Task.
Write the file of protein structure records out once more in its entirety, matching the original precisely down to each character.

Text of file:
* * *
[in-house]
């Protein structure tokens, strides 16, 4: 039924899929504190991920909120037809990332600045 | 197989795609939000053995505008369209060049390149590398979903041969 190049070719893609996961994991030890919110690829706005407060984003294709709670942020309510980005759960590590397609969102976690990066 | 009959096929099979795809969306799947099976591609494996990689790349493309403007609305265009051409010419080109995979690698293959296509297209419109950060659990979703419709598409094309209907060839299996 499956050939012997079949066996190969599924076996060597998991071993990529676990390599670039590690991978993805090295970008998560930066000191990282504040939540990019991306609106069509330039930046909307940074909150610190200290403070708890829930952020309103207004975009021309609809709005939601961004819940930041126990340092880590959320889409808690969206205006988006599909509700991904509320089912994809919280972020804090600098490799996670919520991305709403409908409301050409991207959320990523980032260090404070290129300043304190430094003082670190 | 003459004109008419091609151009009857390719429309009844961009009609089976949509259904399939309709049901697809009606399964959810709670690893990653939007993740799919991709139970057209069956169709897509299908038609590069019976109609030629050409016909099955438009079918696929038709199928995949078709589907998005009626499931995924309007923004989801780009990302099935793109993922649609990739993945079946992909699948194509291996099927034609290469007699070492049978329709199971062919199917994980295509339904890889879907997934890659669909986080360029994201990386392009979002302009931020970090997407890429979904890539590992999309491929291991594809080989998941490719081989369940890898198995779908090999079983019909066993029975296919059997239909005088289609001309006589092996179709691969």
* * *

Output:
[in-house]
């Protein structure tokens, strides 16, 4: 039924899929504190991920909120037809990332600045 | 197989795609939000053995505008369209060049390149590398979903041969 190049070719893609996961994991030890919110690829706005407060984003294709709670942020309510980005759960590590397609969102976690990066 | 009959096929099979795809969306799947099976591609494996990689790349493309403007609305265009051409010419080109995979690698293959296509297209419109950060659990979703419709598409094309209907060839299996 499956050939012997079949066996190969599924076996060597998991071993990529676990390599670039590690991978993805090295970008998560930066000191990282504040939540990019991306609106069509330039930046909307940074909150610190200290403070708890829930952020309103207004975009021309609809709005939601961004819940930041126990340092880590959320889409808690969206205006988006599909509700991904509320089912994809919280972020804090600098490799996670919520991305709403409908409301050409991207959320990523980032260090404070290129300043304190430094003082670190 | 003459004109008419091609151009009857390719429309009844961009009609089976949509259904399939309709049901697809009606399964959810709670690893990653939007993740799919991709139970057209069956169709897509299908038609590069019976109609030629050409016909099955438009079918696929038709199928995949078709589907998005009626499931995924309007923004989801780009990302099935793109993922649609990739993945079946992909699948194509291996099927034609290469007699070492049978329709199971062919199917994980295509339904890889879907997934890659669909986080360029994201990386392009979002302009931020970090997407890429979904890539590992999309491929291991594809080989998941490719081989369940890898198995779908090999079983019909066993029975296919059997239909005088289609001309006589092996179709691969």